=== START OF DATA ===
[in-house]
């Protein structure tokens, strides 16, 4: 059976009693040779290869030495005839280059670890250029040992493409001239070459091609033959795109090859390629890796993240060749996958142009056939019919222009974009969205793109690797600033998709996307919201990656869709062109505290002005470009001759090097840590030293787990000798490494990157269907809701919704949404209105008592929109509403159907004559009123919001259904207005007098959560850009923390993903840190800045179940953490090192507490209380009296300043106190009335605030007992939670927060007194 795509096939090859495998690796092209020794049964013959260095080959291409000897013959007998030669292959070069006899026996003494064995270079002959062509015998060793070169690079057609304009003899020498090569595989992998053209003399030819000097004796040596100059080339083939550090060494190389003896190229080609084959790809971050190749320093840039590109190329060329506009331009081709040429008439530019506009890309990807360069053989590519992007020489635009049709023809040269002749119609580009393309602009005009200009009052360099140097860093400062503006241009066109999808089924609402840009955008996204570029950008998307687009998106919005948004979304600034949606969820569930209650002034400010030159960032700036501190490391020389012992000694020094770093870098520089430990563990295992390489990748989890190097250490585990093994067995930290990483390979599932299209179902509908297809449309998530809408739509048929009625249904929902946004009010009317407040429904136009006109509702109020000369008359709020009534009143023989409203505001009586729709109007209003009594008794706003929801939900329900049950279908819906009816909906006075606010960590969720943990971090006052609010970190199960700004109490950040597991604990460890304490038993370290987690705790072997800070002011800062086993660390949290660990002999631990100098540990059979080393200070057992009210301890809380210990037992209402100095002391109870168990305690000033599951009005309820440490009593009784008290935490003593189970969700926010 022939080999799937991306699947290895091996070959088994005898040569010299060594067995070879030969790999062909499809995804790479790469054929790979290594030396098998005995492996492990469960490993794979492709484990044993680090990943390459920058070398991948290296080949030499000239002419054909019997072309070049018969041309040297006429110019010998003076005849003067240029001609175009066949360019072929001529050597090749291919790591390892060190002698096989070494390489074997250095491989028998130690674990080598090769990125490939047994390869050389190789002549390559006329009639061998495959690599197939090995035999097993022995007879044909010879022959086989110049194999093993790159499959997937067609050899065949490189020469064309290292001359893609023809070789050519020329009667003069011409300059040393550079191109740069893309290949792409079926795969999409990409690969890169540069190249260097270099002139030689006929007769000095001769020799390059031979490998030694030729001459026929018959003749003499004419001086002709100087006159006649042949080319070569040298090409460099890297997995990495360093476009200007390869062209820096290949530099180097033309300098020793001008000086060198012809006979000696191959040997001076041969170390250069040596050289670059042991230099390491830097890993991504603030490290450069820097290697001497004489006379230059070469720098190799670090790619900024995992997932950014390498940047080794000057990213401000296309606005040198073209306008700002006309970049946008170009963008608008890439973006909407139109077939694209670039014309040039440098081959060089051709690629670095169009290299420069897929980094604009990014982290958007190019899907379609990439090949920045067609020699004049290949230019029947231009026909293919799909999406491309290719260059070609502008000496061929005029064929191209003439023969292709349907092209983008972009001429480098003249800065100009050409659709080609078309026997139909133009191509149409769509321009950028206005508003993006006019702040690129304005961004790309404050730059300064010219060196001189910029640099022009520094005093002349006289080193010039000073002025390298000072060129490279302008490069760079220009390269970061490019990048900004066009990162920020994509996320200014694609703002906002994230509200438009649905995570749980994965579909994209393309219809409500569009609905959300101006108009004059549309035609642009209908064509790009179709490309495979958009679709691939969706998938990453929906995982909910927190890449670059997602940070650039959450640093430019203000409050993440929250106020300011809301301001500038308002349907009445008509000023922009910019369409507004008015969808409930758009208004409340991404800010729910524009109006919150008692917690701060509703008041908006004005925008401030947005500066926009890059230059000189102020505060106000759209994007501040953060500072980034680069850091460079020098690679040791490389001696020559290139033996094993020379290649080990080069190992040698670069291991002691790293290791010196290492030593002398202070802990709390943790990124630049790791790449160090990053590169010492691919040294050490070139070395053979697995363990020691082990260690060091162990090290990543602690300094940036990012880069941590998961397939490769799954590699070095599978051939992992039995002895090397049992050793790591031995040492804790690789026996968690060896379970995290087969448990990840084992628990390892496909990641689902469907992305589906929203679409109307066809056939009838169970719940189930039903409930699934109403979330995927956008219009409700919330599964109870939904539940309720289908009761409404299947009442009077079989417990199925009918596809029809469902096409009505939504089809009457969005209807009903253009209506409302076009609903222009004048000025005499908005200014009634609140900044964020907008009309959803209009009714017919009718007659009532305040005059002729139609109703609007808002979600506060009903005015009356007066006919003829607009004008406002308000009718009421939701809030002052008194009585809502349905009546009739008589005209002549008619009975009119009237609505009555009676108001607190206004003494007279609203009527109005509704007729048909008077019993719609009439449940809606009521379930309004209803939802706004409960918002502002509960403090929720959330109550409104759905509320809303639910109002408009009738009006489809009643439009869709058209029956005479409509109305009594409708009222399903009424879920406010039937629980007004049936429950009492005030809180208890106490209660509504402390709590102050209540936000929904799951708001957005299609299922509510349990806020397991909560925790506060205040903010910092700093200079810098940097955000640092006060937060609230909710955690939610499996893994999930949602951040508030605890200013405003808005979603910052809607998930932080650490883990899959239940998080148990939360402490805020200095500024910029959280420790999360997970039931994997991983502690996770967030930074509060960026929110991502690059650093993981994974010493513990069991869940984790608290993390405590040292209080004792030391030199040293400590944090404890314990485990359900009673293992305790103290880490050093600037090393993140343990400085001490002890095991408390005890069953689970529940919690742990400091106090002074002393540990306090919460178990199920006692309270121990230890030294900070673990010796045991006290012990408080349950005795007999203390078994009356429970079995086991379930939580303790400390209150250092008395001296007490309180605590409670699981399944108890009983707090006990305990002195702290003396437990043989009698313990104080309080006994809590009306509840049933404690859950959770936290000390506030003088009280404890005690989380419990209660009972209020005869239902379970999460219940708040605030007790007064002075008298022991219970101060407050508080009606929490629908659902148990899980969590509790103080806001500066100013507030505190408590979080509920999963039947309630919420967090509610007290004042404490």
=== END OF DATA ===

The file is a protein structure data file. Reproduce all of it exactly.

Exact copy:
[in-house]
């Protein structure tokens, strides 16, 4: 059976009693040779290869030495005839280059670890250029040992493409001239070459091609033959795109090859390629890796993240060749996958142009056939019919222009974009969205793109690797600033998709996307919201990656869709062109505290002005470009001759090097840590030293787990000798490494990157269907809701919704949404209105008592929109509403159907004559009123919001259904207005007098959560850009923390993903840190800045179940953490090192507490209380009296300043106190009335605030007992939670927060007194 795509096939090859495998690796092209020794049964013959260095080959291409000897013959007998030669292959070069006899026996003494064995270079002959062509015998060793070169690079057609304009003899020498090569595989992998053209003399030819000097004796040596100059080339083939550090060494190389003896190229080609084959790809971050190749320093840039590109190329060329506009331009081709040429008439530019506009890309990807360069053989590519992007020489635009049709023809040269002749119609580009393309602009005009200009009052360099140097860093400062503006241009066109999808089924609402840009955008996204570029950008998307687009998106919005948004979304600034949606969820569930209650002034400010030159960032700036501190490391020389012992000694020094770093870098520089430990563990295992390489990748989890190097250490585990093994067995930290990483390979599932299209179902509908297809449309998530809408739509048929009625249904929902946004009010009317407040429904136009006109509702109020000369008359709020009534009143023989409203505001009586729709109007209003009594008794706003929801939900329900049950279908819906009816909906006075606010960590969720943990971090006052609010970190199960700004109490950040597991604990460890304490038993370290987690705790072997800070002011800062086993660390949290660990002999631990100098540990059979080393200070057992009210301890809380210990037992209402100095002391109870168990305690000033599951009005309820440490009593009784008290935490003593189970969700926010 022939080999799937991306699947290895091996070959088994005898040569010299060594067995070879030969790999062909499809995804790479790469054929790979290594030396098998005995492996492990469960490993794979492709484990044993680090990943390459920058070398991948290296080949030499000239002419054909019997072309070049018969041309040297006429110019010998003076005849003067240029001609175009066949360019072929001529050597090749291919790591390892060190002698096989070494390489074997250095491989028998130690674990080598090769990125490939047994390869050389190789002549390559006329009639061998495959690599197939090995035999097993022995007879044909010879022959086989110049194999093993790159499959997937067609050899065949490189020469064309290292001359893609023809070789050519020329009667003069011409300059040393550079191109740069893309290949792409079926795969999409990409690969890169540069190249260097270099002139030689006929007769000095001769020799390059031979490998030694030729001459026929018959003749003499004419001086002709100087006159006649042949080319070569040298090409460099890297997995990495360093476009200007390869062209820096290949530099180097033309300098020793001008000086060198012809006979000696191959040997001076041969170390250069040596050289670059042991230099390491830097890993991504603030490290450069820097290697001497004489006379230059070469720098190799670090790619900024995992997932950014390498940047080794000057990213401000296309606005040198073209306008700002006309970049946008170009963008608008890439973006909407139109077939694209670039014309040039440098081959060089051709690629670095169009290299420069897929980094604009990014982290958007190019899907379609990439090949920045067609020699004049290949230019029947231009026909293919799909999406491309290719260059070609502008000496061929005029064929191209003439023969292709349907092209983008972009001429480098003249800065100009050409659709080609078309026997139909133009191509149409769509321009950028206005508003993006006019702040690129304005961004790309404050730059300064010219060196001189910029640099022009520094005093002349006289080193010039000073002025390298000072060129490279302008490069760079220009390269970061490019990048900004066009990162920020994509996320200014694609703002906002994230509200438009649905995570749980994965579909994209393309219809409500569009609905959300101006108009004059549309035609642009209908064509790009179709490309495979958009679709691939969706998938990453929906995982909910927190890449670059997602940070650039959450640093430019203000409050993440929250106020300011809301301001500038308002349907009445008509000023922009910019369409507004008015969808409930758009208004409340991404800010729910524009109006919150008692917690701060509703008041908006004005925008401030947005500066926009890059230059000189102020505060106000759209994007501040953060500072980034680069850091460079020098690679040791490389001696020559290139033996094993020379290649080990080069190992040698670069291991002691790293290791010196290492030593002398202070802990709390943790990124630049790791790449160090990053590169010492691919040294050490070139070395053979697995363990020691082990260690060091162990090290990543602690300094940036990012880069941590998961397939490769799954590699070095599978051939992992039995002895090397049992050793790591031995040492804790690789026996968690060896379970995290087969448990990840084992628990390892496909990641689902469907992305589906929203679409109307066809056939009838169970719940189930039903409930699934109403979330995927956008219009409700919330599964109870939904539940309720289908009761409404299947009442009077079989417990199925009918596809029809469902096409009505939504089809009457969005209807009903253009209506409302076009609903222009004048000025005499908005200014009634609140900044964020907008009309959803209009009714017919009718007659009532305040005059002729139609109703609007808002979600506060009903005015009356007066006919003829607009004008406002308000009718009421939701809030002052008194009585809502349905009546009739008589005209002549008619009975009119009237609505009555009676108001607190206004003494007279609203009527109005509704007729048909008077019993719609009439449940809606009521379930309004209803939802706004409960918002502002509960403090929720959330109550409104759905509320809303639910109002408009009738009006489809009643439009869709058209029956005479409509109305009594409708009222399903009424879920406010039937629980007004049936429950009492005030809180208890106490209660509504402390709590102050209540936000929904799951708001957005299609299922509510349990806020397991909560925790506060205040903010910092700093200079810098940097955000640092006060937060609230909710955690939610499996893994999930949602951040508030605890200013405003808005979603910052809607998930932080650490883990899959239940998080148990939360402490805020200095500024910029959280420790999360997970039931994997991983502690996770967030930074509060960026929110991502690059650093993981994974010493513990069991869940984790608290993390405590040292209080004792030391030199040293400590944090404890314990485990359900009673293992305790103290880490050093600037090393993140343990400085001490002890095991408390005890069953689970529940919690742990400091106090002074002393540990306090919460178990199920006692309270121990230890030294900070673990010796045991006290012990408080349950005795007999203390078994009356429970079995086991379930939580303790400390209150250092008395001296007490309180605590409670699981399944108890009983707090006990305990002195702290003396437990043989009698313990104080309080006994809590009306509840049933404690859950959770936290000390506030003088009280404890005690989380419990209660009972209020005869239902379970999460219940708040605030007790007064002075008298022991219970101060407050508080009606929490629908659902148990899980969590509790103080806001500066100013507030505190408590979080509920999963039947309630919420967090509610007290004042404490």